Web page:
EDITORIAL | Don’t let Turkey stop NATO expansion


Review Editor’s Note: Editorials represent the views of the Star Tribune Editorial Board, which operates independently of the newsroom.

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NATO’s renewed unity in response to Ukraine’s struggle to repel Russia’s invasion is a remarkable achievement for Western leaders. And the alliance is poised to strategically build on its revitalization by adding two Nordic nations, Sweden and Finland, which are already capable military partners. This would significantly extend NATO’s direct border with Russia and thwart one of the justifications Russian President Vladimir Putin uses for his unprovoked invasion of Ukraine – halting NATO expansion.

But a capital now stands in the way of the candidacy of Sweden and Finland. And it’s not Moscow, but Ankara, where Turkish President Recep Tayyip Erdogan has hardened his stance against welcoming these two vital nations into the alliance.

All the other NATO countries seem keen on this diplomatic and military upgrade. But the alliance works by consensus, so Turkey actually has a veto power that could deprive NATO of such a powerful addition.

Erdogan’s main reason is his perception of Stockholm and Helsinki’s lax attitude towards Kurdish activists belonging to the PKK, or Kurdistan Workers’ Party. Turkey, the European Union and the United States all consider the PKK a terrorist organization. “Turkey wants candidate countries to curb the activities of all terrorist organizations and extradite members of these organizations,” Erdogan wrote in a commentary for The Economist.

Erdogan has also long called for the extradition of Fethullah Gulen and some of his supporters. Gulen is a Turkish cleric who Erdogan said was behind a failed coup attempt in 2016. Other persistent demands include an end to arms embargoes put in place after the incursion of the Turkey in northern Syria. Turkey invaded in part to fight another Kurdish organization, the YPG or People’s Protection Units, which was aiding the United States in the fight against ISIS. (On Monday, Erdogan announced a new military operation in Syria to try to complete a 20-mile “safe zone” along its border.)

Turkey “has a policy of being very assertive as a regional leader,” Marc Pierini, visiting fellow at Carnegie Europe, told an editorial writer. Speaking from Brussels, Pierini, a former EU ambassador to Turkey, said Erdogan “considers this geographical position of the country, Turkey’s military strength, its economic progress at least until recently – all this justifies greater influence on the international stage.”

But as is so often the case, domestic dynamics also guide Turkey’s foreign policy. Erdogan faces an election next year and is trailing by double digits in public opinion polls.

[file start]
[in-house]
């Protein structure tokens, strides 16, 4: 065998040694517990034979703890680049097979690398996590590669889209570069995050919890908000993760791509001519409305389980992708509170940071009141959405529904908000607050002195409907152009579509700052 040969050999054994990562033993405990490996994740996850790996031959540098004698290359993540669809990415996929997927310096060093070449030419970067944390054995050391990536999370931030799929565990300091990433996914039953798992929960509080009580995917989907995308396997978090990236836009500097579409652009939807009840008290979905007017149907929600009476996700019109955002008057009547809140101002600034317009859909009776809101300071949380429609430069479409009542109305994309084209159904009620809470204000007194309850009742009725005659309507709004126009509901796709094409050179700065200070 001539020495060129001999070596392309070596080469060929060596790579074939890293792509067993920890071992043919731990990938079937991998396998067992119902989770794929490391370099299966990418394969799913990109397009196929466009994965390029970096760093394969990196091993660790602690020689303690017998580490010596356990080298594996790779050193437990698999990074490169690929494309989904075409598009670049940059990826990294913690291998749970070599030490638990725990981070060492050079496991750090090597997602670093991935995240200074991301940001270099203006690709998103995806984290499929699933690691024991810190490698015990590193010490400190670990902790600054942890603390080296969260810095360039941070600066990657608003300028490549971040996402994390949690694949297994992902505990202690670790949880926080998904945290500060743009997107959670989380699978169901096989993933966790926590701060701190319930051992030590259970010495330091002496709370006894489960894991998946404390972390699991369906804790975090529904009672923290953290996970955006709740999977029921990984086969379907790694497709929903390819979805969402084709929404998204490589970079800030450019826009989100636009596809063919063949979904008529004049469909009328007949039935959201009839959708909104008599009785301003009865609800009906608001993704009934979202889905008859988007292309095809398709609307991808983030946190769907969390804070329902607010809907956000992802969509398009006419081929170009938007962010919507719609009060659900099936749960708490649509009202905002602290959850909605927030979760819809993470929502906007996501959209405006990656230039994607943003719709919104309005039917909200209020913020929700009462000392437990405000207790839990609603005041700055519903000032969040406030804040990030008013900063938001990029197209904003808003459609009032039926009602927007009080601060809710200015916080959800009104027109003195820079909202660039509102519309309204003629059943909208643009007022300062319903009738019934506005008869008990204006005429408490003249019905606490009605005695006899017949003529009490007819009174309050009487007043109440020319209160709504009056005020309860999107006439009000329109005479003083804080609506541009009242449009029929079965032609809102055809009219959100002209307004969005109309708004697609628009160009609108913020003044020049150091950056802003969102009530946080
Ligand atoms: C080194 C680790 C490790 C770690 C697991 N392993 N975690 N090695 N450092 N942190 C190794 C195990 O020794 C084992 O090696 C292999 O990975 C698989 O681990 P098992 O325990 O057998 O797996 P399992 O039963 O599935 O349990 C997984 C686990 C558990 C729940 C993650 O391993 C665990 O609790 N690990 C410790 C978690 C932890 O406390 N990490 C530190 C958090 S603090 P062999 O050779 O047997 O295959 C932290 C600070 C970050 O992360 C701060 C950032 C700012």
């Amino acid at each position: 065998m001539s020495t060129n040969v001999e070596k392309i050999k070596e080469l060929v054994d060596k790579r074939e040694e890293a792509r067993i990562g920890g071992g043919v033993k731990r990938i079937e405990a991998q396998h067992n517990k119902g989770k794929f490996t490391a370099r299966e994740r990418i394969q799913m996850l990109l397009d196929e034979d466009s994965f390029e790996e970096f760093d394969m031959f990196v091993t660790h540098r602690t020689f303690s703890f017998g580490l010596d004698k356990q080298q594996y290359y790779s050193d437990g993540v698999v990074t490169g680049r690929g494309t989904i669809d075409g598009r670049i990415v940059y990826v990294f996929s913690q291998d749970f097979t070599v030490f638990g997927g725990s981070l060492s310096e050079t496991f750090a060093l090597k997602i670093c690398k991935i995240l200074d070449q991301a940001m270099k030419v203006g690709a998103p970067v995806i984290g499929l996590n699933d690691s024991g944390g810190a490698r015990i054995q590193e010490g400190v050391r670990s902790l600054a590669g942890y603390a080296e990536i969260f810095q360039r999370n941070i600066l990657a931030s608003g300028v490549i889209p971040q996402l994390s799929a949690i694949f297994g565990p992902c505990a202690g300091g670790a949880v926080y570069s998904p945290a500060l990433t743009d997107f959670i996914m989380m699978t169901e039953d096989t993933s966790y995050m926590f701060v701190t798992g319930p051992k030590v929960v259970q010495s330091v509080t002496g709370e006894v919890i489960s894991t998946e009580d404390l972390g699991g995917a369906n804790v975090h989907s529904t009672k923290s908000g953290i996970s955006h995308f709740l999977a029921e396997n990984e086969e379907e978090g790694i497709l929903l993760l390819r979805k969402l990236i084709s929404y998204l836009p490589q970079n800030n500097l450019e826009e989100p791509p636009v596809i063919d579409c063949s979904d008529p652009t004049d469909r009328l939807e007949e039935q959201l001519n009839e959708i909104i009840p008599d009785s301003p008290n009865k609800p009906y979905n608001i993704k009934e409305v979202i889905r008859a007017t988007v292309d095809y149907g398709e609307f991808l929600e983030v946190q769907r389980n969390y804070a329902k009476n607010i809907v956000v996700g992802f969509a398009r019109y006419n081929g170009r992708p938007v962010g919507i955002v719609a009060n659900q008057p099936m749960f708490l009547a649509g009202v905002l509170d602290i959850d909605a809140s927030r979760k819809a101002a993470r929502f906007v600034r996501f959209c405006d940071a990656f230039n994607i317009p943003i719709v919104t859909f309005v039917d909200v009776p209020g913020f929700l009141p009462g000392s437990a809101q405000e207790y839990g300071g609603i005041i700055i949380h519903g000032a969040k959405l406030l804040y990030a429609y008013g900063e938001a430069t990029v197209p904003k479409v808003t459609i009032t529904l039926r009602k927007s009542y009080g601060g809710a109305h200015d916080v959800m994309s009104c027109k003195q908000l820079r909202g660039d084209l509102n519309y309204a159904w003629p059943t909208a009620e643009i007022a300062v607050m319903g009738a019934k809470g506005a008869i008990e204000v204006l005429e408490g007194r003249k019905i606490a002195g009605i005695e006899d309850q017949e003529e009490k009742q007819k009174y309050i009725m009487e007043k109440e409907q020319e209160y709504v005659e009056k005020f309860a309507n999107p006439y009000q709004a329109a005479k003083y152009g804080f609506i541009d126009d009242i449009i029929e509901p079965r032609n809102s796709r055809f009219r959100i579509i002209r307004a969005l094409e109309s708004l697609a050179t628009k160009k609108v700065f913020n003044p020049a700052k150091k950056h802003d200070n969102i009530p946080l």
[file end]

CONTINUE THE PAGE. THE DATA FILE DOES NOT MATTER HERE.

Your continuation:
One of the main reasons for this is Turkey’s chaotic economy, partly due to Erdogan’s unorthodox – and reckless – economic policies. So, as often happens in the countryside, Erdogan pivoted to a perceived strength: security. “If you choose to fight terrorism, you cut off the opposition coalition, because who is going to say, ‘No, Kurdish terrorism is not important’?” said Pierini.

All in all, Turkey’s stonewalling, which has happened before on NATO issues, is something “that could have been dealt with behind the scenes, as most NATO issues are.” , said Pierini. But Erdogan made it more public, especially with his economist commentary, and therefore more difficult to approach diplomatically. “It didn’t require this massive strike, blocking what is in fact perhaps the single most important response to Russia’s invasion of Ukraine, NATO expansion. So, seen from From a Western point of view, it’s hard to understand. But if you take into account the Turkish interior politics, it becomes easier to understand.”

It is difficult to understand why Turkey would not see and grasp what would be a decisive setback for Putin. But given the internal problems in Turkey, the United States must intervene more directly. Even though the direct dispute concerns Finland and Sweden, the “real problem” concerns the United States and its association with the YPG, said Pierini.

The Biden administration does not have the luxury of adopting the position announced by Julianne Smith, the American ambassador to NATO, who told the New York Times that “this seems to be an issue that [Turkey] has with Sweden and Finland, so we’ll leave that in their hands.”

Turkey also has problems with the West and the free world, so its de facto leader, President Joe Biden, needs to step in – and soon.

Turkey already spurred Putin on in 2019 by buying a Russian missile system, and it would be tragic to let Russia win again just as NATO strengthens with new resolve.


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